Nukewatch Quarterly Winter 2014
KEWAUNEE, Wisconsin—The Nuclear Regulatory Commission (NRC) granted Dominion Energy in October a request to lift disaster preparedness requirements for its shuttered nuclear Kewaunee reactor on Lake Michigan.
“Specifically, Kewaunee will no longer be required to maintain offsite radiological emergency preparedness plans or the 10-mile emergency planning zone,” the NRC announced.
The single reactor Kewaunee station was shut down May 7, 2013 and is undergoing decommissioning. Dominion has said the process will take 40 years.
With hundreds of tons of ferociously radioactive waste uranium fuel—known as “spent fuel”—now in the company’s on-site cooling pool, Kewaunee’s accident preparedness exemptions put lake water and hundreds of thousands of downwind residents at risk. A “loss-of-coolant” accident can cause the fuel to catch fire—like the waste fuel fire that may have occurred at Fukushima in March 2011—resulting in catastrophic radiation releases.
Rose-Colored Safety Assumptions
The NRC conducted a series of “Nuclear Waste Confidence” hearings around the country, along with some “transfer of waste nuclear fuel” proceedings. In all of them, NRC declared that in the event of a catastrophic radioactivity release, large-scale evacuations (out to a certain distance) would go well.
Kevin Kamps, of Beyond Nuclear, the Takoma Park, Maryland think tank, asks: “How is it possible that such evacuations would go well, if emergency preparedness requirements have been eliminated?”
The NRC’s optimistic assumption is at the heart of the agency’s conclusion that there is extremely little danger from waste pool storage. The NRC claims that if there’s a large radiation release due to a fire, no one will get hurt, because everyone will have evacuated out of harm’s way.
NRC staff has concluded that the company “will maintain an acceptable level of emergency preparedness at [Kewaunee]…and that there is reasonable assurance that adequate offsite protective measures can and will be taken by State and local government agencies, if needed, in the event of a radiological emergency.”
The NRC notice claims that, “In the unlikely event of a … complete loss of heat removal …there will be at least 10 hours available before an offsite release might occur and, therefore, at least 10 hours to … restore … heat removal to the spent fuel. … a minimum of 10 hours is considered sufficient time for offsite authorities to …protect the health and safety of the public.”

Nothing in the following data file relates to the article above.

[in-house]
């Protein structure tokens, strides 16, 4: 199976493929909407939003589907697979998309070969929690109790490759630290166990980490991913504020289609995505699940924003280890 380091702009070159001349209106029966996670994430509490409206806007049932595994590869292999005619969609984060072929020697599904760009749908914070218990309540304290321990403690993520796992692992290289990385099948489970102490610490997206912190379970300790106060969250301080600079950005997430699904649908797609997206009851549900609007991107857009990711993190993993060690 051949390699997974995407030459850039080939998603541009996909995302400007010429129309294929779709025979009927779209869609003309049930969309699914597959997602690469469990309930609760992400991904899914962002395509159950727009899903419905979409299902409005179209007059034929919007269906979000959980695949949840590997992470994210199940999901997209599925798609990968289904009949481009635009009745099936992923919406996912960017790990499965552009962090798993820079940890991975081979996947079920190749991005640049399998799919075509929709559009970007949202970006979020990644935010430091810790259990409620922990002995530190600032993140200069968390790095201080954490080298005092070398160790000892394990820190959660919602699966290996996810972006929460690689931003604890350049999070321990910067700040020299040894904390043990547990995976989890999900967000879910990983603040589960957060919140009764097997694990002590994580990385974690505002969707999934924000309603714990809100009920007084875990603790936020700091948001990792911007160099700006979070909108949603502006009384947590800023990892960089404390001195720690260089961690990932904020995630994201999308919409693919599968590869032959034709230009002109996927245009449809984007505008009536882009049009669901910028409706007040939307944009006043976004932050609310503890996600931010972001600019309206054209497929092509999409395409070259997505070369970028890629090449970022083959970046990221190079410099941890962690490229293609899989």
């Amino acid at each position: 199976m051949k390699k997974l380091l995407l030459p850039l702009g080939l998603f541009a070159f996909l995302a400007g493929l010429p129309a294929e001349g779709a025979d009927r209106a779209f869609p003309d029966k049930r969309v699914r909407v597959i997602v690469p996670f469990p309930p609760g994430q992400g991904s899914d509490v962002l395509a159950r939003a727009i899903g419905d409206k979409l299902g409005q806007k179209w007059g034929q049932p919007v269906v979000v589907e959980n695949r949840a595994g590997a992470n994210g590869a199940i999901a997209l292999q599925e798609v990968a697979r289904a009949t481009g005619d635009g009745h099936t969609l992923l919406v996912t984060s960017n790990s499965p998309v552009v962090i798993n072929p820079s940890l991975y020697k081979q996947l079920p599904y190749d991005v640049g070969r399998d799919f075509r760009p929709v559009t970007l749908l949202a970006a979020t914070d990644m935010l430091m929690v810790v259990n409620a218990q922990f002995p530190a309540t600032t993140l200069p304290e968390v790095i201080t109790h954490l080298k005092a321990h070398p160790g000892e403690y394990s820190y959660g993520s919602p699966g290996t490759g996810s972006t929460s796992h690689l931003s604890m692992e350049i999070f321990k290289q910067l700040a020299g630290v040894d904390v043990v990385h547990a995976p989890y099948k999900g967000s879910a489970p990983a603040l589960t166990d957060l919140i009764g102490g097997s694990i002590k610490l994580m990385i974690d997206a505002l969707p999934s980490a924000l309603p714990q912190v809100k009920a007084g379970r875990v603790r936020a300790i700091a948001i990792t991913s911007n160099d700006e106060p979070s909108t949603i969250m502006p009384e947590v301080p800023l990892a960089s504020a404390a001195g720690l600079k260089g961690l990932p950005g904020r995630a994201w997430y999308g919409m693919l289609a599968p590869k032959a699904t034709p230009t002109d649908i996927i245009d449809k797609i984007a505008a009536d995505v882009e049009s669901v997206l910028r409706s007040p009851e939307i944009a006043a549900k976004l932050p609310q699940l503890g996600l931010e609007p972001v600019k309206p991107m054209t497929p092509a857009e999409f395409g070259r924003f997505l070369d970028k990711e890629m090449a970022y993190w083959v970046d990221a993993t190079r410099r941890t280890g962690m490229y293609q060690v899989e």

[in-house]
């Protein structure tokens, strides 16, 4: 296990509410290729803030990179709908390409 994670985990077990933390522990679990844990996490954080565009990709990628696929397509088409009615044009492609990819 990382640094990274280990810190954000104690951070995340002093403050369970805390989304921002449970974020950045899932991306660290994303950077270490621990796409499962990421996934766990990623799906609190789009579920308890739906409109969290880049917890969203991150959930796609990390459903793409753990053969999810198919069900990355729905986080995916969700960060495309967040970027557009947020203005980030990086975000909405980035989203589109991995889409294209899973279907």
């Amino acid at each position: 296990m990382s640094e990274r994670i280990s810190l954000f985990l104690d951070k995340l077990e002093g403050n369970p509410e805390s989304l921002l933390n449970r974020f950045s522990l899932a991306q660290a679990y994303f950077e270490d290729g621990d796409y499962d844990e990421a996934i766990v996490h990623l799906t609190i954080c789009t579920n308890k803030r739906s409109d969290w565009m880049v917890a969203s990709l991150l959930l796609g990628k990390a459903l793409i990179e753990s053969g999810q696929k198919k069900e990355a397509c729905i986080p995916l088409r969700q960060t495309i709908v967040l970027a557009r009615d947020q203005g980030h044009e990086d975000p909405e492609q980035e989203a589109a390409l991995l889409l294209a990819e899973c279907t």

So far, every US reactor operator that has asked for the exemptions during decommissioning has had their request granted, rubber stamp fashion by the NRC.
Meanwhile, the owners of the Vermont Yankee reactor near Vernon, Vermont have asked for the similar exemptions from accident preparedness rules, but NRC has been far more demanding of Entergy Corp. than of Dominion in Wisconsin.
Vermont Yankee will be shut down at the end of the year, and Entergy has asked that its 10-mile evacuation zone be reduced to the station’s 148 acre footprint.
And while the potential risks of a disastrous waste fuel pool fire are similar at both sites, the NRC has demanded that Entergy rewrite its exemption request, noting three times that the company “inaccurately states” the effects of a waste fuel fire. Left unsaid in the Kewaunee case, the NRC has said about Vermont, “In the unlikely event that there is a catastrophic loss of spent fuel pool water inventory, there is a potential for an offsite release of radioactive material …” —JL
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